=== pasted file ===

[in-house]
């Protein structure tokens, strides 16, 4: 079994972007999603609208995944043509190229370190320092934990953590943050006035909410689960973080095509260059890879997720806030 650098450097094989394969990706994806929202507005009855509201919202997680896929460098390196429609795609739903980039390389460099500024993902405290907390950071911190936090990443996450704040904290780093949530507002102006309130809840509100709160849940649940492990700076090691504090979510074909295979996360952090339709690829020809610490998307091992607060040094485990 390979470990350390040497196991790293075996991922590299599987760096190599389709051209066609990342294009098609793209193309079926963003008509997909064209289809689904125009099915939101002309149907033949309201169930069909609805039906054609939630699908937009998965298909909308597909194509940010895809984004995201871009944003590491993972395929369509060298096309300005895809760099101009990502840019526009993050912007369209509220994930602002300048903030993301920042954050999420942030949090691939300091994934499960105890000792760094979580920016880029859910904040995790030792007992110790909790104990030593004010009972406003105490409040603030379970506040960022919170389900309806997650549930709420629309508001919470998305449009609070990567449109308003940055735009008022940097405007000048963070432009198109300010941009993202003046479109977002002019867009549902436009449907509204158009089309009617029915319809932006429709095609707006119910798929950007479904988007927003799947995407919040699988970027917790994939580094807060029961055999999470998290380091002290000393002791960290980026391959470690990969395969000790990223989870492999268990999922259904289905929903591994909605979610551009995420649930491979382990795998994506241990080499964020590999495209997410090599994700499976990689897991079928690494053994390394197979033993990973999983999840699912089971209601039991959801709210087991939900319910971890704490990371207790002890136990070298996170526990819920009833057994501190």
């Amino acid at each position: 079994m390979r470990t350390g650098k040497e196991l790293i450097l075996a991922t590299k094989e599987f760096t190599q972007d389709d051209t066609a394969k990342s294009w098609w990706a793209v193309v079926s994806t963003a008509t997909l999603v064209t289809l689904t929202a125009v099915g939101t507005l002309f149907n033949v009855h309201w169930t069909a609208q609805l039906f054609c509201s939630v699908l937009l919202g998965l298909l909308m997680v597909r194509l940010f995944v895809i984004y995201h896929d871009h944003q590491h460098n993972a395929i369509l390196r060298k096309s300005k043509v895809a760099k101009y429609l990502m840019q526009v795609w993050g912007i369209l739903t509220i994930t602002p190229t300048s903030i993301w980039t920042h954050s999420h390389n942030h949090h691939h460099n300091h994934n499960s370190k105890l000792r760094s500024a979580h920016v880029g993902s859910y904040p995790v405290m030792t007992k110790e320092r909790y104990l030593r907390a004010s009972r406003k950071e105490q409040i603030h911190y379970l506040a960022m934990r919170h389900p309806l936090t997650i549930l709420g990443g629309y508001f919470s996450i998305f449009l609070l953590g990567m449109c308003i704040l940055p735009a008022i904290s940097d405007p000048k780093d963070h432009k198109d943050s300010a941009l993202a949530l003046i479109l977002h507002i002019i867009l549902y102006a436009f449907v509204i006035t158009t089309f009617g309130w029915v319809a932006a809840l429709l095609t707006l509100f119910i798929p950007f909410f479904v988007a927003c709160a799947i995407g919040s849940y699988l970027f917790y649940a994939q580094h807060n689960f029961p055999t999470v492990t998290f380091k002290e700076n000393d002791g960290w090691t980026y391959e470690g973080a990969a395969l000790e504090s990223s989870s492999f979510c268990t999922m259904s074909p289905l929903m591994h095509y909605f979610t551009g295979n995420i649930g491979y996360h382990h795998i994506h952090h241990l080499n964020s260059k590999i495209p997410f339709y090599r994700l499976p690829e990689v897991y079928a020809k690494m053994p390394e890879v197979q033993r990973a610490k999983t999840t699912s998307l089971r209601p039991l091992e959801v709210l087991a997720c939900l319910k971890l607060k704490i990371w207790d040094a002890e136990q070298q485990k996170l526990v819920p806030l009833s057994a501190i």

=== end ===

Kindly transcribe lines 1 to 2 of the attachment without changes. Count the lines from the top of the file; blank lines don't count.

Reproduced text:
[in-house]
């Protein structure tokens, strides 16, 4: 079994972007999603609208995944043509190229370190320092934990953590943050006035909410689960973080095509260059890879997720806030 650098450097094989394969990706994806929202507005009855509201919202997680896929460098390196429609795609739903980039390389460099500024993902405290907390950071911190936090990443996450704040904290780093949530507002102006309130809840509100709160849940649940492990700076090691504090979510074909295979996360952090339709690829020809610490998307091992607060040094485990 390979470990350390040497196991790293075996991922590299599987760096190599389709051209066609990342294009098609793209193309079926963003008509997909064209289809689904125009099915939101002309149907033949309201169930069909609805039906054609939630699908937009998965298909909308597909194509940010895809984004995201871009944003590491993972395929369509060298096309300005895809760099101009990502840019526009993050912007369209509220994930602002300048903030993301920042954050999420942030949090691939300091994934499960105890000792760094979580920016880029859910904040995790030792007992110790909790104990030593004010009972406003105490409040603030379970506040960022919170389900309806997650549930709420629309508001919470998305449009609070990567449109308003940055735009008022940097405007000048963070432009198109300010941009993202003046479109977002002019867009549902436009449907509204158009089309009617029915319809932006429709095609707006119910798929950007479904988007927003799947995407919040699988970027917790994939580094807060029961055999999470998290380091002290000393002791960290980026391959470690990969395969000790990223989870492999268990999922259904289905929903591994909605979610551009995420649930491979382990795998994506241990080499964020590999495209997410090599994700499976990689897991079928690494053994390394197979033993990973999983999840699912089971209601039991959801709210087991939900319910971890704490990371207790002890136990070298996170526990819920009833057994501190």